A new atlas launched by the United Nations here in this South African country on Tuesday showed some major changes in Africa's environmental landscape.
The new publication, Africa: Atlas of Our Changing Environment, which was compiled by the UN Environment Program (UNEP), uses satellite images taken over the last 35 years and focuses on how development choices, population growth, climate change and conflicts are impacting the region's natural assets.
The atlas chronicles a series of major challenges for the continent, such as the loss of forest, reduction in biodiversity and land degradation, which are affecting the majority of those African nations.
According to the new publication, Africa is losing more than four million hectares of forest every year, some twice of the average world rate, and some areas are said to be losing over 50 metric tons of soil per hectare per year.
The atlas also shows that erosion and chemical and physical damages have degraded about 65 percent of the continent's farmlands, while over 300 million people on the continent already face water scarcity, and areas experiencing water shortages in Sub-Saharan Africa are expected to increase by almost a third by 2050.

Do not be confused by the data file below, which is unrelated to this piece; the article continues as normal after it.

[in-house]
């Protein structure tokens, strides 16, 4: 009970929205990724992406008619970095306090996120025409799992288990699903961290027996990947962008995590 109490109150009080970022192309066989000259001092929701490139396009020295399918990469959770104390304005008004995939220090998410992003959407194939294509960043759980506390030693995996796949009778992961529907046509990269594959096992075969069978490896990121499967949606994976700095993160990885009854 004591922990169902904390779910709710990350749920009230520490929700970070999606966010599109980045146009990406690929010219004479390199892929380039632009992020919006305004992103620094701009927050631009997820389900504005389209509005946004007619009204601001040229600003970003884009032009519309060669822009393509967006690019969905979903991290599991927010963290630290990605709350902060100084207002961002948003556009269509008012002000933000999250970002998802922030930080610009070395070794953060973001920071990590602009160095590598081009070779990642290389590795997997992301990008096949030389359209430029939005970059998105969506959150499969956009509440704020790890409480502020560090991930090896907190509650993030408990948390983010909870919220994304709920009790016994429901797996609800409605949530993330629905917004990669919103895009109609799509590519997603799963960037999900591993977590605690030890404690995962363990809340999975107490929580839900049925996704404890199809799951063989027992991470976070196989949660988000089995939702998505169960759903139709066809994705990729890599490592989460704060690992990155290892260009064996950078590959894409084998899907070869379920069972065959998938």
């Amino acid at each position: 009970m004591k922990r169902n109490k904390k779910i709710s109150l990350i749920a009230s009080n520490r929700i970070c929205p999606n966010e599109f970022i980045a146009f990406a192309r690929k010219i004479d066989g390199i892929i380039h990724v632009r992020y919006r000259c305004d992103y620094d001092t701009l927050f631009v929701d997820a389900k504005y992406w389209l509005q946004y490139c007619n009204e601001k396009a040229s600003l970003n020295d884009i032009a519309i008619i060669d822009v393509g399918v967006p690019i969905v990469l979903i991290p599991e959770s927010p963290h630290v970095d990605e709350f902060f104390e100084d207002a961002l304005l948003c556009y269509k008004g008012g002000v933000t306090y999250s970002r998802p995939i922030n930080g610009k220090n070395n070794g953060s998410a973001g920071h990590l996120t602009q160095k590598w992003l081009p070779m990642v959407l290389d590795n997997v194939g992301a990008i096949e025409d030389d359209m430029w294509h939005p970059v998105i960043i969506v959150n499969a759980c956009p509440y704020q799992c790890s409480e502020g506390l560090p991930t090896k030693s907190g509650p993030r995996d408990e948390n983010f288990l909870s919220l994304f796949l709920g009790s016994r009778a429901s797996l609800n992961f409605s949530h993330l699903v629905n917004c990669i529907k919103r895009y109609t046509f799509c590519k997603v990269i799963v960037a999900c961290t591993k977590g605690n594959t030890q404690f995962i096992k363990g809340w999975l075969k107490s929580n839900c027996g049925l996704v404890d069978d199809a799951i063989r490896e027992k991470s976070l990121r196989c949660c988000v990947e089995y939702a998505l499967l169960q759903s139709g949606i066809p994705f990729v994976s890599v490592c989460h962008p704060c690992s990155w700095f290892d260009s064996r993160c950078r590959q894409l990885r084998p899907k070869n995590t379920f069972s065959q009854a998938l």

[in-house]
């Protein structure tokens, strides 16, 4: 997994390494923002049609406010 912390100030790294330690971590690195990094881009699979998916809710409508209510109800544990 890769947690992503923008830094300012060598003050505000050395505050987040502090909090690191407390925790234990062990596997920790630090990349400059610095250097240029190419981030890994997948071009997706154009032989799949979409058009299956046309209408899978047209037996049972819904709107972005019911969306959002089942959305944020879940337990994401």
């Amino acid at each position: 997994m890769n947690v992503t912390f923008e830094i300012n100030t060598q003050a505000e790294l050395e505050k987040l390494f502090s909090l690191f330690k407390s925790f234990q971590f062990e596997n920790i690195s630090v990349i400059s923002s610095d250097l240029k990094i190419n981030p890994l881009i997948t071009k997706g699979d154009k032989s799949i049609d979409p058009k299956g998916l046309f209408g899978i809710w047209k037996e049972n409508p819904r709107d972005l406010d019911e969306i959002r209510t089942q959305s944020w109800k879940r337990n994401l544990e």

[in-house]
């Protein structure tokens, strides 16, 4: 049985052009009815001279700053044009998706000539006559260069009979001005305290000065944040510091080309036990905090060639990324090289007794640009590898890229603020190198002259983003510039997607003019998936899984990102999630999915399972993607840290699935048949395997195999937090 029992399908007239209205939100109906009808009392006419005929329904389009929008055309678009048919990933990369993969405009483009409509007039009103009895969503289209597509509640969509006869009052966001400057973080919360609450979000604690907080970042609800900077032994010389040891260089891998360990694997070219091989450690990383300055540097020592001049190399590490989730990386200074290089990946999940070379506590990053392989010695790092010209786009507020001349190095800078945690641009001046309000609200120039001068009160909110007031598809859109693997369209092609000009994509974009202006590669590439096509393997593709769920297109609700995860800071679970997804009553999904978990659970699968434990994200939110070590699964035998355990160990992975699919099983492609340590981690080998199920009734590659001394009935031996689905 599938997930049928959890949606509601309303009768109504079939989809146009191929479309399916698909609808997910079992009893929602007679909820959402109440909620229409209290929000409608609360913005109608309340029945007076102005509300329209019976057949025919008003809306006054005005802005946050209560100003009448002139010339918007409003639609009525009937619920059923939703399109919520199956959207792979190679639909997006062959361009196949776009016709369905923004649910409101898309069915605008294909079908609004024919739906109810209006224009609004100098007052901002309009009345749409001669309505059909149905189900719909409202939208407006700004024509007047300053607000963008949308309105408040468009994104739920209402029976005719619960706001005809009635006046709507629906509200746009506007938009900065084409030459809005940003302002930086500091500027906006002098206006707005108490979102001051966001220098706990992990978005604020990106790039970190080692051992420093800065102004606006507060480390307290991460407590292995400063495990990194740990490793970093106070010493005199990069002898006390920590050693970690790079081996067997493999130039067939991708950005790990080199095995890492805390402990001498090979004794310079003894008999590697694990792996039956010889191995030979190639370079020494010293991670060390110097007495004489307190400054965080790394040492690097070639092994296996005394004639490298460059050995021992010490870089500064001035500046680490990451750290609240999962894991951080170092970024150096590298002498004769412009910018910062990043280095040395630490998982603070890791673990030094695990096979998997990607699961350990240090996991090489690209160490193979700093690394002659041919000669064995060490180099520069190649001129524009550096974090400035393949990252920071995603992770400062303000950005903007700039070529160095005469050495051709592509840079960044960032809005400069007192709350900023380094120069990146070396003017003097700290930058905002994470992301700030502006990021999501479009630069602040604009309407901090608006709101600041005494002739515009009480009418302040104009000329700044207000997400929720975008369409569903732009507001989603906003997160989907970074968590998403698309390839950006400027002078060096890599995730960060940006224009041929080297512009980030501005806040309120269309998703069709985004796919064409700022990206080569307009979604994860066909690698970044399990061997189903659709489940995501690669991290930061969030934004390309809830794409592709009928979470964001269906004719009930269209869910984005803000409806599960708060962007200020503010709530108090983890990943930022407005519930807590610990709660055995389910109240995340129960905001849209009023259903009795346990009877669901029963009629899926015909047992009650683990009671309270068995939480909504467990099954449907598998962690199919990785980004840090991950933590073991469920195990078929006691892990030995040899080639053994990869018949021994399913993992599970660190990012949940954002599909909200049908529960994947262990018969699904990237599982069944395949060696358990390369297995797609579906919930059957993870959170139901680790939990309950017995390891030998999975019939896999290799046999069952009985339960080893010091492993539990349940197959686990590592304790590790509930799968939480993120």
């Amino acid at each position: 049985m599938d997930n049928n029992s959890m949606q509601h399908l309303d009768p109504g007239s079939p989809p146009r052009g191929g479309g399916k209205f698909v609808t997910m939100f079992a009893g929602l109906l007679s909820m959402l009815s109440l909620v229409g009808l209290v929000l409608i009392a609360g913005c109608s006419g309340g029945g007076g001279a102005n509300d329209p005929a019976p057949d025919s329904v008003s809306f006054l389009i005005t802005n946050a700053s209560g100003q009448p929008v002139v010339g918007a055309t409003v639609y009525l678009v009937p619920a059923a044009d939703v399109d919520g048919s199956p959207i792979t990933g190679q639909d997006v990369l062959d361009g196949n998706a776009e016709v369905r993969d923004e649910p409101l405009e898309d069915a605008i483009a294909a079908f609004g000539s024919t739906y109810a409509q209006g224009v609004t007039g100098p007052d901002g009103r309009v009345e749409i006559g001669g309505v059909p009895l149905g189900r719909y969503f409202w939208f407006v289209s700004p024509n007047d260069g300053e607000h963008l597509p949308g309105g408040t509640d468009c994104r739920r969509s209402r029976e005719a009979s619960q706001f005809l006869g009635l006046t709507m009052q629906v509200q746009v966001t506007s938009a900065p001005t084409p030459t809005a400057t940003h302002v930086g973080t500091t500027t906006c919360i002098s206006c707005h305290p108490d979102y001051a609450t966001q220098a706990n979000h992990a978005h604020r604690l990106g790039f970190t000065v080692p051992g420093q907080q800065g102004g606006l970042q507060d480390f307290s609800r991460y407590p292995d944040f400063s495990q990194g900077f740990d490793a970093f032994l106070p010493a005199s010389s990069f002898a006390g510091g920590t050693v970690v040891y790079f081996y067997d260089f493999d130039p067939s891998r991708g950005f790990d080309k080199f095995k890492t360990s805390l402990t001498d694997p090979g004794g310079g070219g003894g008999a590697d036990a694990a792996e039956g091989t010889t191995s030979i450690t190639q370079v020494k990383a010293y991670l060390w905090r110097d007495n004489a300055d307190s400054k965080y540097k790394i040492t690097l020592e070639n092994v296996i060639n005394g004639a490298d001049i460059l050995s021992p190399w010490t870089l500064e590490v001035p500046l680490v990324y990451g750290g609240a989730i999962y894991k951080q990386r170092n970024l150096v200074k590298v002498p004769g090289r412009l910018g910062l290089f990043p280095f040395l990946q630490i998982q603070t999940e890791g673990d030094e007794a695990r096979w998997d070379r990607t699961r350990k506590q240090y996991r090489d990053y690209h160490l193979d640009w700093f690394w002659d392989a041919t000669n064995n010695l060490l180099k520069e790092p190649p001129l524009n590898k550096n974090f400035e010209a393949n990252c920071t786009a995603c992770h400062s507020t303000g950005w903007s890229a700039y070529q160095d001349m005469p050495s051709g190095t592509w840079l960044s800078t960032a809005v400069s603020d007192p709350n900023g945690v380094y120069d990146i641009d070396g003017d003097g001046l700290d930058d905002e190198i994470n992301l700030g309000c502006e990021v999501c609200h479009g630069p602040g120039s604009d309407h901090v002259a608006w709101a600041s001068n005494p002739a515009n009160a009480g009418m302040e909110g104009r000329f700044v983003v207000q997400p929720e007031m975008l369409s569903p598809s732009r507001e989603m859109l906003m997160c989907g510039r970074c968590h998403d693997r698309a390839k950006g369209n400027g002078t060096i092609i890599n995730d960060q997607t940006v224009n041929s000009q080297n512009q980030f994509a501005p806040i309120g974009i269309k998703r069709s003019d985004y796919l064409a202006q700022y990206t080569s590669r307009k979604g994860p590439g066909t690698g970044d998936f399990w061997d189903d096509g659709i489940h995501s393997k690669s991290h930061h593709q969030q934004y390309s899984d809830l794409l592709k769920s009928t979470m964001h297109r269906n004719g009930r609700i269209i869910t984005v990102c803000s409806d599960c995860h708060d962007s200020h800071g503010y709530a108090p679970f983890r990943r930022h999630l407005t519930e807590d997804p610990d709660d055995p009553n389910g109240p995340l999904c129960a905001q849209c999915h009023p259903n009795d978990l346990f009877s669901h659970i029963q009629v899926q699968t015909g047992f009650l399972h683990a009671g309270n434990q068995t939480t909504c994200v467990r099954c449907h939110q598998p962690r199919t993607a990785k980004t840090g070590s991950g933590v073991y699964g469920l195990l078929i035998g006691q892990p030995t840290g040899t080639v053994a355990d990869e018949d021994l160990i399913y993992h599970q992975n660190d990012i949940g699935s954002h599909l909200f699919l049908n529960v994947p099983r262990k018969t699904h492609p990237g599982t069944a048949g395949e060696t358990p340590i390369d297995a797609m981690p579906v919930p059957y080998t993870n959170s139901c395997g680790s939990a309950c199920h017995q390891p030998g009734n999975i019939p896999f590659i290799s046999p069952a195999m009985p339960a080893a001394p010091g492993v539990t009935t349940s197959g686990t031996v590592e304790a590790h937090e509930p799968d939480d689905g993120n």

It not only features well-known environmental changes such as the shrinking glaciers on Mount Kilimanjaro, the drying up of LakeChad and the falling water levels in Lake Victoria, but also brings the attention to some lesser known developments.
Among these are the disappearing glaciers in Uganda's Rwenzori Mountains, which had decreased by 50 percent between 1987 and 2003;the widening corridors of deforestation along expanding roads in the northern Democratic Republic of the Congo since 1975; and the disappearance of a large portion of Madagascar's South Malagasy spiny forest between 1973 and 2003 as a result of farming and wood gathering.
The new atlas, however, also presents some positive developments, such as actions against overgrazing in the Sidi TouiNational Park in southeastern Tunisia have produced a dramatic rebound in the natural ecosystem, a new management plan for the Itezhi-tezhi dam in Zambia has helped to restore the natural seasonal flooding of the Kafue Flats, and the expansion of wetlands boosted by a restoration project in and around Diawling National Park is helping to control flooding and improve livelihood in Mauritania.
"As shown throughout the atlas, there are many places across Africa where people have taken action, where there are more trees than 30 years ago, where wetlands have sprung back, and where land degradation has been countered," UNEP Executive Director Achim Steiner said in a statement.